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Teresa Tomeo Calls Women to Undergo an 'Extreme Makeover' (2268)

EWTN host says her new book is meant to expose the ways in which women are objectified by modern culture.

10/01/2011 Comments (2)

(EWTN News)—A new book by the radio and TV host Teresa Tomeo encourages women to undergo a “cultural detoxification” and reject the messages in today’s culture that enslave them.

In a Sept. 27 interview with EWTN News, Tomeo said that she hopes the book will help combat “messages that we’ve been told through the media about how we’re supposed to live our lives according to the world.”

Tomeo, who co-hosts The Catholic View for Women on EWTN, is also now the author of Extreme Makeover: Women Transformed by Christ, not Conformed to the Culture (Ignatius Press, $21.95), which is scheduled to be released on Oct. 7.

“I started to notice that there was a trend in a lot of the problems in the media and a lot of the negative messages being targeted towards women,” Tomeo said.

She explained that Extreme Makeover is meant to expose the ways in which women are objectified by modern culture.

The book is “filled with spiritual direction for women,” as well as practical tips on how “to engage the culture and get involved.”

Among the issues dealt with in the book are radical feminism, abortion and contraception.

“We’re [as a society] putting it out there that it’s the answer to all of our ills, this idea that we can just do what we want sexually without any consequences,” Tomeo said.

“Women are more objectified than ever before,” she said. “When you take sexuality out of where God meant it to be, all kinds of problems happen.”

Tomeo said that she wants to reach out to devout Catholics with her book “to encourage and affirm them.”

“I also want to reach the women in the pews who are going to Mass but are not really connecting with everything the Church is offering.”

“And I want to reach fallen-away Catholic women, so they can come back to the Church and fully embrace it,” she added.

Tomeo said that her own eyes were first opened to the truths of the Church after she had done everything that the world told her to do in order to be happy.

“And I was miserable,” she said.

Tomeo said that she realized she needed God to truly make her happy.

Now, she hopes that her new book will help other women reach the same realization.

Much of the problem, she believes, is a lack of education.

“For so many years we had either abysmal or absolutely no catechesis, and so we didn’t know what the Church taught or why she taught it.”

While Tomeo said that she is seeing improvement in this area, she also believes there is still “an uphill battle” with “a lot of work to do” in teaching women about their true dignity.

Women “may have heard it once in a while, but they’re not hearing it enough,” she said.

Tomeo said that there is a great need for women to hear the truth of their value as daughters of God in a culture that is constantly telling them to focus on their immediate desires.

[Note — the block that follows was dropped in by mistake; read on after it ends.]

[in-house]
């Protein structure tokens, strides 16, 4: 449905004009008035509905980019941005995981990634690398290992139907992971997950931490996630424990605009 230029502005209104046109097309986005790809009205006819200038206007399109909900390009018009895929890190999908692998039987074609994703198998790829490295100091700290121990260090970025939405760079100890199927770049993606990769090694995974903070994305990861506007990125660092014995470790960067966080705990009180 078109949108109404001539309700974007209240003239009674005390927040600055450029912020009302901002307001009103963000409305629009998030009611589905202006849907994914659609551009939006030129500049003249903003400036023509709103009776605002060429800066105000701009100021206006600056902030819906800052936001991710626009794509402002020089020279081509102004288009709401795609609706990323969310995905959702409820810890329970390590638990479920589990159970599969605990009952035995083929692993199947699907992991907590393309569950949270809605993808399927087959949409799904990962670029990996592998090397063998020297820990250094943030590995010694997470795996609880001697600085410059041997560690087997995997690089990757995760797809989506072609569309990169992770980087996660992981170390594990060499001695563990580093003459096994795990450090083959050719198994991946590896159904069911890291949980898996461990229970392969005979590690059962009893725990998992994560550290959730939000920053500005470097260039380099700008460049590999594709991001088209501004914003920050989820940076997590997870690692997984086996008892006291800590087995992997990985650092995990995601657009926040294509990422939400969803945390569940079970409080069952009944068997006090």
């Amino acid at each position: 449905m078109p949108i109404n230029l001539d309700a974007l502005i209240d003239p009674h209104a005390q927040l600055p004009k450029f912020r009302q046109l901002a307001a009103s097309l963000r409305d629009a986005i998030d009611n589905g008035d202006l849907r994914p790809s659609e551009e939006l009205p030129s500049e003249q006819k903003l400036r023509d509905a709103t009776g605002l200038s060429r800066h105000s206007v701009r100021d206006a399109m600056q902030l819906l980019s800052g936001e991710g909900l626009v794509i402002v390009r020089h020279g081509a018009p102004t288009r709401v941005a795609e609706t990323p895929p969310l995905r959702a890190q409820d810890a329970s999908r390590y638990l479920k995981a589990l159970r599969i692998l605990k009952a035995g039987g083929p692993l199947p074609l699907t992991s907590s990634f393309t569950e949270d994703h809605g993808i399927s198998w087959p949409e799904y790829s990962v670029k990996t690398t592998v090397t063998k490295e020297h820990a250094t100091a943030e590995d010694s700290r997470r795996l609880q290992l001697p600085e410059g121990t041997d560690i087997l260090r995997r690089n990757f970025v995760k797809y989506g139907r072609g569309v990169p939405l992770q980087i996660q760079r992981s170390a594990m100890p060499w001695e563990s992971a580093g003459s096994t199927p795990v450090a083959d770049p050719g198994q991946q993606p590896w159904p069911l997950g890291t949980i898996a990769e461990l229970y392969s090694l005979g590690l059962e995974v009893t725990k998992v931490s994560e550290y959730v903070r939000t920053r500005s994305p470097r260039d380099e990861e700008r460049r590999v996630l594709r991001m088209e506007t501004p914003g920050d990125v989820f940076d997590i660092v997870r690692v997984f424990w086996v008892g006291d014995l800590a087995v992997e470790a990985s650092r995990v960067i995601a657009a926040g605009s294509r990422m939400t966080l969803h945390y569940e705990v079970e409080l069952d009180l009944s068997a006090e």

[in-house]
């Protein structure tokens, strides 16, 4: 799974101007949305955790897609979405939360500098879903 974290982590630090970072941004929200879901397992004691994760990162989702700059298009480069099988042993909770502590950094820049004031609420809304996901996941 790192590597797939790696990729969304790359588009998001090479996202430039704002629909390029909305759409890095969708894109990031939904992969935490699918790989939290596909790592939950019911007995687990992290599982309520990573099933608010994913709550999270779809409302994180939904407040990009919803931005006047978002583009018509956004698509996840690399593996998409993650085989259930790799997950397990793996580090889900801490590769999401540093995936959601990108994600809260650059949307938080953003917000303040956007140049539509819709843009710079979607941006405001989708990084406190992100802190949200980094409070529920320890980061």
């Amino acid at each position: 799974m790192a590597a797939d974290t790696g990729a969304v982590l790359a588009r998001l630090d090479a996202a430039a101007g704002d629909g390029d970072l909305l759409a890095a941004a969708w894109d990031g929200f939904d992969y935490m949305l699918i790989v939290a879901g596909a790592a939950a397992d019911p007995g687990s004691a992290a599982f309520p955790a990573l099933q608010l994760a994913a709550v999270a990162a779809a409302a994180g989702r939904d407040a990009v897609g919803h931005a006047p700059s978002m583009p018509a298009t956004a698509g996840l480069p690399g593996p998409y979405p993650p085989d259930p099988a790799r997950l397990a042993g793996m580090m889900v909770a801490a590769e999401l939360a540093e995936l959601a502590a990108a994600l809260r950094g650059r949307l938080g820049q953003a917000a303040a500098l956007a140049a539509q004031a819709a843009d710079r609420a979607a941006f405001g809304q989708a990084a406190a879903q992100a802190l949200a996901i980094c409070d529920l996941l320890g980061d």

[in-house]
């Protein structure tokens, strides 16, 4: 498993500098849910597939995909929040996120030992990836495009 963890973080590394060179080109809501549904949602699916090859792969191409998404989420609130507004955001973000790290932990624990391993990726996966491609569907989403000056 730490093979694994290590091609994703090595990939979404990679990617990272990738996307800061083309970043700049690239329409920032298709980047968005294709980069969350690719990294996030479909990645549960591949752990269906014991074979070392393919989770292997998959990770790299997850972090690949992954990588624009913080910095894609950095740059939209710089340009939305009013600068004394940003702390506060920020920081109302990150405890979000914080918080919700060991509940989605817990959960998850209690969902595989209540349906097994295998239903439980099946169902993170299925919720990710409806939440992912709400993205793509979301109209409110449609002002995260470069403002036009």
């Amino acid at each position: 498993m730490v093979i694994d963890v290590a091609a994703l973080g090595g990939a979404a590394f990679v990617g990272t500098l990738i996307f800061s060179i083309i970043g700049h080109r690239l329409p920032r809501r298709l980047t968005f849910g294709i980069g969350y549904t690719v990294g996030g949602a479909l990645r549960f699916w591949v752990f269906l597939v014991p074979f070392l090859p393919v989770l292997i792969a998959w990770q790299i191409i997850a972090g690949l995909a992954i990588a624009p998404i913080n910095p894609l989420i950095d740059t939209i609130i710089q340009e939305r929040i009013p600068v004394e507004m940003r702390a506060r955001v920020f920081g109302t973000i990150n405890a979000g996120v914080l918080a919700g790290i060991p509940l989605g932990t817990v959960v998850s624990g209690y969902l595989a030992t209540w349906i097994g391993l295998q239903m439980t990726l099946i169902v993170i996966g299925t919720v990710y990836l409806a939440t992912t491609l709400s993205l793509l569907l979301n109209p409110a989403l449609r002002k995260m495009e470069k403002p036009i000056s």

“We get into this cycle where we rely on these things, and that becomes our way of life, and it’s very hard to break out of that.”

One of the biggest problems with today’s culture, Tomeo said, is that the continual objectification of women comes to seem like the norm, and women do not even realize that they are being attacked, thinking instead that they are being liberated.

“Even if you start feeling objectified, you may feel strangely that you’re the only one who feels that way,” she said.

The solution for women feeling attacked is a “cultural detoxification.” Once women realize that they have been victimized rather than freed, their eyes are opened, she said.

Ultimately, Tomeo explained, the solution lies in knowing and living the truths that the Church proclaims.

“First and foremost, we have to be serious about our faith,” she said.

Despite the darkness of the culture, Tomeo said she sees causes for encouragement.

She called the Catholic Church “a huge bright spot” in her life and said that she is continually impressed when she sees young people who are eager to live out their faith.

“The young people are the ones that are just amazing me,” she said.

Tomeo explained that if women learn to put Christ first in their lives, they will be able to live in the world while still following God’s plan for them.

“If he is first in your life, I think the rest of it comes naturally,” she said.

She acknowledged that “you may feel like you sometimes have three heads because of what you believe,” but said that the best approach to take is “to know your faith, to have confidence in God and in who you are in Christ, and you take one day at a time.

“It’s all about truly being yourself, and there is no place to better be yourself than within the Catholic Church.”

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